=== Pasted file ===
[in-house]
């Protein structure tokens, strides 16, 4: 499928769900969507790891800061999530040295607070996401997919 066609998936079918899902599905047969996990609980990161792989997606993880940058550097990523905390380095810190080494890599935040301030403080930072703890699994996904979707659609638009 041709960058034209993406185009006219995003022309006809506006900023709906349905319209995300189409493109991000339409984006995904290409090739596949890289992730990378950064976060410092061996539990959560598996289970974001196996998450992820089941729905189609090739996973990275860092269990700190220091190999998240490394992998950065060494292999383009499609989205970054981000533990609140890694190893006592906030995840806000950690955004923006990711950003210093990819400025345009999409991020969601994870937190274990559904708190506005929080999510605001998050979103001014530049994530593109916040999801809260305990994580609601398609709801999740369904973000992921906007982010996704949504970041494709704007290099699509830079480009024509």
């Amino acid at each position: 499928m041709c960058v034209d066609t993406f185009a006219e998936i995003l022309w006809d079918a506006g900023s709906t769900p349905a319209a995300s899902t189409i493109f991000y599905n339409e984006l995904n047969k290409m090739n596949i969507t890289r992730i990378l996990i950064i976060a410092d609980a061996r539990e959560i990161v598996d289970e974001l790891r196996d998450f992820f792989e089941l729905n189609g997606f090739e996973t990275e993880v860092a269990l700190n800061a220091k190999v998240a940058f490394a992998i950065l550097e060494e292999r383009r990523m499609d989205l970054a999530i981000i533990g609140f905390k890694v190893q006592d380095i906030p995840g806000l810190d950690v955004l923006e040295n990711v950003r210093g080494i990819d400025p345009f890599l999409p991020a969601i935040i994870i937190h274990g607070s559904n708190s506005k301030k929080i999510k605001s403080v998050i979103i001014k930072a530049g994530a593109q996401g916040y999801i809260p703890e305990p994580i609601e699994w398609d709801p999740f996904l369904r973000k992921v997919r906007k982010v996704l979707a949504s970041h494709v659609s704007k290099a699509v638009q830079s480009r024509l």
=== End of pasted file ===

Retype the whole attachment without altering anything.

[in-house]
């Protein structure tokens, strides 16, 4: 499928769900969507790891800061999530040295607070996401997919 066609998936079918899902599905047969996990609980990161792989997606993880940058550097990523905390380095810190080494890599935040301030403080930072703890699994996904979707659609638009 041709960058034209993406185009006219995003022309006809506006900023709906349905319209995300189409493109991000339409984006995904290409090739596949890289992730990378950064976060410092061996539990959560598996289970974001196996998450992820089941729905189609090739996973990275860092269990700190220091190999998240490394992998950065060494292999383009499609989205970054981000533990609140890694190893006592906030995840806000950690955004923006990711950003210093990819400025345009999409991020969601994870937190274990559904708190506005929080999510605001998050979103001014530049994530593109916040999801809260305990994580609601398609709801999740369904973000992921906007982010996704949504970041494709704007290099699509830079480009024509």
């Amino acid at each position: 499928m041709c960058v034209d066609t993406f185009a006219e998936i995003l022309w006809d079918a506006g900023s709906t769900p349905a319209a995300s899902t189409i493109f991000y599905n339409e984006l995904n047969k290409m090739n596949i969507t890289r992730i990378l996990i950064i976060a410092d609980a061996r539990e959560i990161v598996d289970e974001l790891r196996d998450f992820f792989e089941l729905n189609g997606f090739e996973t990275e993880v860092a269990l700190n800061a220091k190999v998240a940058f490394a992998i950065l550097e060494e292999r383009r990523m499609d989205l970054a999530i981000i533990g609140f905390k890694v190893q006592d380095i906030p995840g806000l810190d950690v955004l923006e040295n990711v950003r210093g080494i990819d400025p345009f890599l999409p991020a969601i935040i994870i937190h274990g607070s559904n708190s506005k301030k929080i999510k605001s403080v998050i979103i001014k930072a530049g994530a593109q996401g916040y999801i809260p703890e305990p994580i609601e699994w398609d709801p999740f996904l369904r973000k992921v997919r906007k982010v996704l979707a949504s970041h494709v659609s704007k290099a699509v638009q830079s480009r024509l």